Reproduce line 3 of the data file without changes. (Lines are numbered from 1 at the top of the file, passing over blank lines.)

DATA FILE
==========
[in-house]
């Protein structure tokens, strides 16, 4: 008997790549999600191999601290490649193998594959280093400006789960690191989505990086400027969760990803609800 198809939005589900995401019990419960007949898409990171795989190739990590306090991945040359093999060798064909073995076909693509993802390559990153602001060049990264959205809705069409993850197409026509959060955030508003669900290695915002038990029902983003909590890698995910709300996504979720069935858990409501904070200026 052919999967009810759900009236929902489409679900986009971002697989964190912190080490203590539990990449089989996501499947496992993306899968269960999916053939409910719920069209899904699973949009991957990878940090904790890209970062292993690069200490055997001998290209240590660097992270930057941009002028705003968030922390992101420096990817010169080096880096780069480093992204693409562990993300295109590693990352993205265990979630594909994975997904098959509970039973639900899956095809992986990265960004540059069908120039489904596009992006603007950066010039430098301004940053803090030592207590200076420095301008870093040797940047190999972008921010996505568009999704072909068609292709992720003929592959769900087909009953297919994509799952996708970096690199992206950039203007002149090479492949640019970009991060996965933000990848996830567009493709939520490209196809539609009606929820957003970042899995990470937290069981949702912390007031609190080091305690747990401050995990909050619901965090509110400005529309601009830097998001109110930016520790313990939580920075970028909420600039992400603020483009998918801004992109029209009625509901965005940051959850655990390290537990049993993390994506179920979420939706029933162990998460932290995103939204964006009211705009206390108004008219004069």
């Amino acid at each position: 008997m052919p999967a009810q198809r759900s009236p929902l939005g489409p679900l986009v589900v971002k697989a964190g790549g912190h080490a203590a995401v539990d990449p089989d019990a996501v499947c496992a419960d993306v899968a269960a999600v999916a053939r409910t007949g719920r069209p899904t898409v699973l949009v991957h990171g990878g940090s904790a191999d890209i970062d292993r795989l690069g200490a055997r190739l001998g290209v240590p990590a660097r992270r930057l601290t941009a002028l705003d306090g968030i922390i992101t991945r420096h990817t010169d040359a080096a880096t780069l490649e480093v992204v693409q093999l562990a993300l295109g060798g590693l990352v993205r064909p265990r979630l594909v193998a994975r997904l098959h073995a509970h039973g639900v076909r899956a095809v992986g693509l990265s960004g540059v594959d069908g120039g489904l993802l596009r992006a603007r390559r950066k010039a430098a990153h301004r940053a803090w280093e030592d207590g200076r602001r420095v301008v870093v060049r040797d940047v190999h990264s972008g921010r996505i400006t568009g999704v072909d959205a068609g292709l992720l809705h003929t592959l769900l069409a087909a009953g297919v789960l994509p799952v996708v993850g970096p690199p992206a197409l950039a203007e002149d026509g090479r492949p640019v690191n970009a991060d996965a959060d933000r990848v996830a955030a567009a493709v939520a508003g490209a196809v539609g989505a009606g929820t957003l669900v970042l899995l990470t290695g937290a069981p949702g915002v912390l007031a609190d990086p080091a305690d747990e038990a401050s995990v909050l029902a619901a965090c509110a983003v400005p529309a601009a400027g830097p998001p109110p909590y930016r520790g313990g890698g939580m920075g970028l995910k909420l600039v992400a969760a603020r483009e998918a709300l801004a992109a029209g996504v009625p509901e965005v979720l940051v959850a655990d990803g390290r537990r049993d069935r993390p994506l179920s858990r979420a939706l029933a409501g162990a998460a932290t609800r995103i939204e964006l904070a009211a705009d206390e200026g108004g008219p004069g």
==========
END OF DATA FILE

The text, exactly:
């Amino acid at each position: 008997m052919p999967a009810q198809r759900s009236p929902l939005g489409p679900l986009v589900v971002k697989a964190g790549g912190h080490a203590a995401v539990d990449p089989d019990a996501v499947c496992a419960d993306v899968a269960a999600v999916a053939r409910t007949g719920r069209p899904t898409v699973l949009v991957h990171g990878g940090s904790a191999d890209i970062d292993r795989l690069g200490a055997r190739l001998g290209v240590p990590a660097r992270r930057l601290t941009a002028l705003d306090g968030i922390i992101t991945r420096h990817t010169d040359a080096a880096t780069l490649e480093v992204v693409q093999l562990a993300l295109g060798g590693l990352v993205r064909p265990r979630l594909v193998a994975r997904l098959h073995a509970h039973g639900v076909r899956a095809v992986g693509l990265s960004g540059v594959d069908g120039g489904l993802l596009r992006a603007r390559r950066k010039a430098a990153h301004r940053a803090w280093e030592d207590g200076r602001r420095v301008v870093v060049r040797d940047v190999h990264s972008g921010r996505i400006t568009g999704v072909d959205a068609g292709l992720l809705h003929t592959l769900l069409a087909a009953g297919v789960l994509p799952v996708v993850g970096p690199p992206a197409l950039a203007e002149d026509g090479r492949p640019v690191n970009a991060d996965a959060d933000r990848v996830a955030a567009a493709v939520a508003g490209a196809v539609g989505a009606g929820t957003l669900v970042l899995l990470t290695g937290a069981p949702g915002v912390l007031a609190d990086p080091a305690d747990e038990a401050s995990v909050l029902a619901a965090c509110a983003v400005p529309a601009a400027g830097p998001p109110p909590y930016r520790g313990g890698g939580m920075g970028l995910k909420l600039v992400a969760a603020r483009e998918a709300l801004a992109a029209g996504v009625p509901e965005v979720l940051v959850a655990d990803g390290r537990r049993d069935r993390p994506l179920s858990r979420a939706l029933a409501g162990a998460a932290t609800r995103i939204e964006l904070a009211a705009d206390e200026g108004g008219p004069g």